The Sin Eaters, by Melissa Yi, published in Montreal Noir by Akashic Noir
Murder in Plain English, by Michael Arntfield and Marcel Danesi, publisher Prometheus Books
The Whisky King, by Trevor Cole, publisher HarperCollins Publishers Ltd.
Blood, Sweat and Fear, by Eve Lazarus, publisher Arsenal Pulp Press
The Dog Lover Unit, by Rachel Rose, publisher St. Martin's Press
Police Wife: The Secret Epidemic of Police Domestic Violence, by Alex Roslin, publisher Sugar Hill Books
Missing, by Kelley Armstrong, publisher Penguin Random House Doubleday Canada
Chase - Get Ready to Run, by Linwood Barclay, publisher Penguin Random House Puffin Canada
The Disappearance, by Gillian Chan, publisher Annick Press Ltd.
Thistlewood, by Donna Chubaty, publisher Grasmere Publishing
The Lives of Desperate Girls, by MacKenzie Common,
publisher Penguin Random House Penguin Teen Canada
Amqui, by Éric Forbes, publisher Héliotrope Noir
La vie rêvée de Frank Bélair, by Maxime Houde, publisher Éditions Alire Inc.
Les clefs du silence, by Jean Lemieux, publisher Québec Amérique
La mort en bleu pastel, by Maryse Rouy, publisher Éditions Druide
Les Tricoteuses, by Marie Saur, publisher Héliotrope Noir
BEST UNPUBLISHED MANUSCRIPT sponsored by Dundurn Press
The Alibi Network by Raimey Gallant
Finn Slew by Ken MacQueen
Destruction in Paradise by Dianne Scott
Dig, Dug, Dead by Sylvia Teaves

Condemned by Kevin Thornton

Monday, April 16, 2018

The Serpent’s Tale by Ariana Franklin

Reading is going slowly so I looked back to an older unposted review by an author I appreciated. I am sad she is gone. I would like to have read more books involving Adelia.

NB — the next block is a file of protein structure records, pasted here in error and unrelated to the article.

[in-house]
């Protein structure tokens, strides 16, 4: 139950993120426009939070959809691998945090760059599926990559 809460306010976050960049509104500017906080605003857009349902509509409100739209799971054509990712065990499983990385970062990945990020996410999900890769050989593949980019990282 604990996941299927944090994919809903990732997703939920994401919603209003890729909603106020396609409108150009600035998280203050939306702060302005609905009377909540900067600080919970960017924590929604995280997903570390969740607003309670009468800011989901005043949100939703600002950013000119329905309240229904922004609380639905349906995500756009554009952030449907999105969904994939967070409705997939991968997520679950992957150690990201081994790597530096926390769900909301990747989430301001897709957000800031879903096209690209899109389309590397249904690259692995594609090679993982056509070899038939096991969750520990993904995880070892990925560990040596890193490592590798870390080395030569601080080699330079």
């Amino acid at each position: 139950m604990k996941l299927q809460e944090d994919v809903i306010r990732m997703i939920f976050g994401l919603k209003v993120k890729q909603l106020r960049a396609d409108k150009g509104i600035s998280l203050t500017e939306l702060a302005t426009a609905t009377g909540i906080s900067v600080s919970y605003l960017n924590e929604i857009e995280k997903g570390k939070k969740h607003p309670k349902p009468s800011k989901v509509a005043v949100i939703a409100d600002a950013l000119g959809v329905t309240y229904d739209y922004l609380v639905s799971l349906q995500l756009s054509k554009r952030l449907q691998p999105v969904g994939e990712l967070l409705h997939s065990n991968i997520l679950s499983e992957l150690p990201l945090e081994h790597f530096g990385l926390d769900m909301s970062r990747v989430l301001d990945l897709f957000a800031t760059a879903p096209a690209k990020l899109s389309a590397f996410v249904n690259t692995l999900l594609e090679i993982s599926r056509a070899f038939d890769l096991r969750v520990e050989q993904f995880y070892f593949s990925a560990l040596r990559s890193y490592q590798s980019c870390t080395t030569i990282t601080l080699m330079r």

24. - 434.) The Serpent’s Tale by Ariana Franklin – Salerno doctor of death, Adelia, is called upon by former lover, Bishop Rowley, to investigate the poisoning of Rosamund, lover of King Henry II. Adelia, in her guise as Mansur’s helper, has become Henry’s secret investigator. The estranged Queen Eleanor is suspected. If she orchestrated the killing civil war is a certainty. A shadowy assassin is involved.  To my surprise Adelia has a baby from the liason with Rowley. While not a family it is a rare event in mystery fiction for the hero(ine) to have a child. As Rowley, Adelia, Mansur, Glytha and baby Allie travel to the tower, surrounded by a maze, in which Rosamund lived they encounter a fierce English winter storm (it sounded like a classic Canadian prairie blizzard). Initially they are storm stayed at Godstow Abbey. The murder of a young gentleman on the bridge to the Abbey is another puzzle. An early criminalist, Adelia, seeks to examine crime scenes and bodies before the evidence around them is compromised by other investigators and the curious. The bitter weather, in an era, when winter travel was precarious and dangerous is as much a challenge as the minimal clues. Adelia, following the approach of countless mystery detectives exemplified by Spenser, pokes around until the murderer reacts. The history is interesting. The plot flows well. They are not too many bodies. The characters are not stereotypes (not every bad guy is ugly with a miserable personality). The suspense builds through the book.The solution is credible. Hardcover or paperback. (June 11/08)